The University of Tennessee announced Tuesday that it had agreed to a $2.48-million settlement in a lawsuit alleging that the university did not sufficiently investigate and punish student athletes accused of sexual assault.
Along with the settlement came an agreement by university leaders to improve the school's Title IX efforts through a series of new initiatives that advocates hope could serve as a model for other colleges. The University did not admit to wrongdoing, however, and many experts on sexual assault believe deep-seated campus cultures, particularly around athletics, must be part of any meaningful transformation.
The lawsuit, filed by eight unidentified women in February, focused on allegations of sexual assault by members of the school's football and basketball teams in recent years but outlined cases going as far back as 1995, including an incident involving retired NFL quarterback Peyton Manning in 1996, when he played for Tennessee.
University leaders admitted no "guilt, negligence or unlawful acts," but rather cited financial reasons for the settlement, noting in a press release that going to trial could have cost as much as $5.5 million and distracted the public from "all of our positive progress at UT."
The new initiatives include additional support and budgeting for areas related to sexual assault, student conduct, education programming, and student well being, as well as the hiring of six more people in Title IX compliance positions.
Additionally, President Joe DiPietro said he would appoint an independent commission to review existing programs addressing sexual assault and make recommendations for improvement.
David Randolph Smith, the lawyer representing the plaintiffs, said he and his clients were "satisfied" with the university's "significant progress in the way they educate and respond to sexual assault cases" and "convinced that the University's leadership is truly committed to continue its exemplary efforts to create a model as it relates to sexual misconduct."
But some say the deeper root of the problem is cultural, not a matter of university policy – and that one lawsuit isn't enough to make a significant difference in how college athletes are treated. Activists say a culture of sexual violence often begins before players even start their freshman year, when "hostesses" try to persuade high school football recruits to commit to their college during campus visits.
"When it comes to rape, much of the public may now side with activists who have long pointed out that not only male privilege, but white privilege, athletes’ privilege, and rich people’s privilege are keeping too many criminals from serving sentences that fit their crimes," as The Christian Science Monitor's Stacy Teicher Khadaroo reported in June, after a Stanford University freshman and star swimmer was sentenced for three counts of felony sexual assault.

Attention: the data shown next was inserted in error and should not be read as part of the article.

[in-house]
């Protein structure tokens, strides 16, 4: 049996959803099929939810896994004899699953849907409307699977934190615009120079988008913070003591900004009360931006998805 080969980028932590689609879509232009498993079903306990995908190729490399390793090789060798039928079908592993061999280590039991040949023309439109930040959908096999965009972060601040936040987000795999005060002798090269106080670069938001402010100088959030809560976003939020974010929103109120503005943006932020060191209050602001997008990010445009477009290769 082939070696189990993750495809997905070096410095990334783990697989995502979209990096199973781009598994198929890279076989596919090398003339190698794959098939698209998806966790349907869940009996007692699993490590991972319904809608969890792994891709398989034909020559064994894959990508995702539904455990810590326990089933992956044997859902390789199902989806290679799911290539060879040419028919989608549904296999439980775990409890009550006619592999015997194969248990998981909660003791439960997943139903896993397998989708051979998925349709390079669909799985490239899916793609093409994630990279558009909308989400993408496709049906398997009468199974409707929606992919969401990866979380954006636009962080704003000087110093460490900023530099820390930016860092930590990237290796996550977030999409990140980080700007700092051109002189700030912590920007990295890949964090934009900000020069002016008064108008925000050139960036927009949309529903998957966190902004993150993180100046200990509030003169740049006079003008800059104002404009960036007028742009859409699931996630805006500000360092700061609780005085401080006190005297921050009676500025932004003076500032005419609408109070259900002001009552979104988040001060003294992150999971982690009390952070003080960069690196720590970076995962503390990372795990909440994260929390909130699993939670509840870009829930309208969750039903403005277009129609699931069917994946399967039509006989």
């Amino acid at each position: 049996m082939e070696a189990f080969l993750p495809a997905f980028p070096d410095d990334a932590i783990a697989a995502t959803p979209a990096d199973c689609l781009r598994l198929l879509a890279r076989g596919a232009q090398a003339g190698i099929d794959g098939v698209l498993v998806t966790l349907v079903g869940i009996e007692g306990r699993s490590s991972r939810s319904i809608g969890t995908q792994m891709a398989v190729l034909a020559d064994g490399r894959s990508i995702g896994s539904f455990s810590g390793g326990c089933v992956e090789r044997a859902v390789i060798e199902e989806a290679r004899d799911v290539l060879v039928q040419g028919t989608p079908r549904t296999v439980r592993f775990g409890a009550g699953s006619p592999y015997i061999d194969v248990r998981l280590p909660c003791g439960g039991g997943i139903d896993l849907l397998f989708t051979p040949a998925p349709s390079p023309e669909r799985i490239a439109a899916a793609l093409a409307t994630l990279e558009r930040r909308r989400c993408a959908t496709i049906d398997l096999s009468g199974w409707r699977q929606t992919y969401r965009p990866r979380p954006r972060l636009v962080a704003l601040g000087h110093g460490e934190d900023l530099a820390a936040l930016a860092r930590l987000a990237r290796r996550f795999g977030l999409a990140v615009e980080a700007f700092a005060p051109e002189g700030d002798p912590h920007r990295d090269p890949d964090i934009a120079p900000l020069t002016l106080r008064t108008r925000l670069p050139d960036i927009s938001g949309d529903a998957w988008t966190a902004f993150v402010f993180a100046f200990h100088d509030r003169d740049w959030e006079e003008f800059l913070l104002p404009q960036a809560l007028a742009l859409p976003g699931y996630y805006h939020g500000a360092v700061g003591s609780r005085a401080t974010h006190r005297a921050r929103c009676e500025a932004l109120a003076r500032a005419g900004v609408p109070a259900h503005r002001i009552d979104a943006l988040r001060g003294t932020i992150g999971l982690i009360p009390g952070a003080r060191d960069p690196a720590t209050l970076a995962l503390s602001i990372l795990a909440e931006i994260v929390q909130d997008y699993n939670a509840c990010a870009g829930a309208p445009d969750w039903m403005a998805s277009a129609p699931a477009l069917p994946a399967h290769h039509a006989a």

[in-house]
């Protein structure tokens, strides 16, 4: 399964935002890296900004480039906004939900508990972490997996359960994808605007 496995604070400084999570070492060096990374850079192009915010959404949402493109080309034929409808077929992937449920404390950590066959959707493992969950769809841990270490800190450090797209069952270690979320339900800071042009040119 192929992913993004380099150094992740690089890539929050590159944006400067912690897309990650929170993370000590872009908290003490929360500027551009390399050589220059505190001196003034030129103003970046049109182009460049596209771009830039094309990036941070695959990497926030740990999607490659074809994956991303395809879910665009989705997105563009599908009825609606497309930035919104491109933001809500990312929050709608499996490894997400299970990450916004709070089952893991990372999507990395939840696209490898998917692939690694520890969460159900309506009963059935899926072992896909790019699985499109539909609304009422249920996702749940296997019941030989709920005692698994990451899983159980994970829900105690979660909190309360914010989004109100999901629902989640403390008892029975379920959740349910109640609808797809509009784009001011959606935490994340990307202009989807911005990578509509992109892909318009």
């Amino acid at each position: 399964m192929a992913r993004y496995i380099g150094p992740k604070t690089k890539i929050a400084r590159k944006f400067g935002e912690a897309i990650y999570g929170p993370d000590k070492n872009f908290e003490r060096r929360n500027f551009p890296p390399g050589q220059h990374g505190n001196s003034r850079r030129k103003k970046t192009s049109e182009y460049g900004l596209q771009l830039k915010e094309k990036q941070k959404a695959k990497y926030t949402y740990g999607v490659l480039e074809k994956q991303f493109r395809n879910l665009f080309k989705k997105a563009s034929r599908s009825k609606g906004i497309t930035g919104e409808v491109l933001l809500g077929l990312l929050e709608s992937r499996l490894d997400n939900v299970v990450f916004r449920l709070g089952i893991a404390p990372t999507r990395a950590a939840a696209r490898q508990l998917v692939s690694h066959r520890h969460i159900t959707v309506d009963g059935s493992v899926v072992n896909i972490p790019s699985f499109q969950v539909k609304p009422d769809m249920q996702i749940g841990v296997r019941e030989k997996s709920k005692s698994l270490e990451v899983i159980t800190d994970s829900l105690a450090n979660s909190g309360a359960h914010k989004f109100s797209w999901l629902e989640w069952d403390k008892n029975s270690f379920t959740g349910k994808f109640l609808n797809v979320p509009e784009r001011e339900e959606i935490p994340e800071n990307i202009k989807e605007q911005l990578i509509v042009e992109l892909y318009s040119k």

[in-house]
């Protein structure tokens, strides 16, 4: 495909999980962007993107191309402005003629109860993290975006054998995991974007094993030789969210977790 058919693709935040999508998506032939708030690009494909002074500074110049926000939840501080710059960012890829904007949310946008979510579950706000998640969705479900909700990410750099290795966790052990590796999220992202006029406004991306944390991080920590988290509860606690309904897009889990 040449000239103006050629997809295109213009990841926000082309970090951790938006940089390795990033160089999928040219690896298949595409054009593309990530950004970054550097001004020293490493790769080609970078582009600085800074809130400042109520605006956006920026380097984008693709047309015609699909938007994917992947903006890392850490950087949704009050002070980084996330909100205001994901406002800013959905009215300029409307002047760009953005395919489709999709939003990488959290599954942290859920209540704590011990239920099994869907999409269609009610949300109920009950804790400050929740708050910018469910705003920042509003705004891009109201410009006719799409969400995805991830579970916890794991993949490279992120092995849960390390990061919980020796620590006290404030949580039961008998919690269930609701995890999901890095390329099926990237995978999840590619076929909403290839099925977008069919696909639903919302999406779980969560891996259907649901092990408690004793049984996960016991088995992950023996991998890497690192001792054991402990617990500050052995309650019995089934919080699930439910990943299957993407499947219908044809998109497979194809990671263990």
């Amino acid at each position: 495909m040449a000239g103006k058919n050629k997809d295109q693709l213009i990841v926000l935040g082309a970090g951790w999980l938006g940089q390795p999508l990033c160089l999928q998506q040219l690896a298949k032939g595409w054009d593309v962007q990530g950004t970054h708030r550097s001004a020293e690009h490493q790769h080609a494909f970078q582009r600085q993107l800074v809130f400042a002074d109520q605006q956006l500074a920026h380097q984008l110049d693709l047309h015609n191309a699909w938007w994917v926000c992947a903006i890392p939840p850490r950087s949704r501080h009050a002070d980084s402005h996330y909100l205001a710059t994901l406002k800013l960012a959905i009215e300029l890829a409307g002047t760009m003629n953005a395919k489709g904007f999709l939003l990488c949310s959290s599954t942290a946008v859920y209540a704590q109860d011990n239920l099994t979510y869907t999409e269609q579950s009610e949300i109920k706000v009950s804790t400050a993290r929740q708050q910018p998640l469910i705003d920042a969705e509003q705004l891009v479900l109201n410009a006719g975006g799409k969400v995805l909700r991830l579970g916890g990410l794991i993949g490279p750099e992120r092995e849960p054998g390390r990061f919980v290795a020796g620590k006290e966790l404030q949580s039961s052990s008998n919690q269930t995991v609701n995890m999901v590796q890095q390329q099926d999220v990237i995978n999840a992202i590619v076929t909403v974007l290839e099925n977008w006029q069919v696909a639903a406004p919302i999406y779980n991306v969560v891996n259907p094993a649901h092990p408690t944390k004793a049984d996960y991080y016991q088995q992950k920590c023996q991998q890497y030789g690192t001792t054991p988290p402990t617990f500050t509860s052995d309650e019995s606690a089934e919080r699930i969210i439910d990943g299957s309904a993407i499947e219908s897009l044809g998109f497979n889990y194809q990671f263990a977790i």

In 2016 alone, there have been multiple high-profile scandals involving alleged sexual misconduct by athletes. Earlier this year, Florida State University settled a lawsuit with a former student who claimed she was raped by quarterback Jameis Winston. In May, Baylor University President Kenneth Starr was forced out of his job and football coach Art Briles fired after the two came under fire for ignoring accusations of sexual assault by football players.
"We have a double standard for football when it comes to academic integrity. We have a double standard for football when it comes to player safety and concussions. We have a double standard for football when it comes to sexual misconduct," Erin Buzuvis, a professor at Western New England University School of Law, told Mother Jones. "It's the pedestal upon which we've placed football that is underscoring the pattern here."
Other experts are more optimistic that the efforts resulting from the Tennessee lawsuit could lead to positive change.
By adding six new dedicated staff, the school "should have the necessary resources in place to catalyze change," says Brett Sokolow, president of the National Center for Higher Education Risk Management, in an email to The Christian Science Monitor.
However, he continues, the true impact of the lawsuit is dependent on how the school uses those resources. In order for real change to happen, the independent commission needs to make the right recommendations, and the university has to act on them.
"You can talk all you want about wanting to be a national model, but the proof is in the pudding," Mr. Sokolow says. "It’s going to take a lot for UT to be a national model, but nothing less than that should be acceptable to anyone."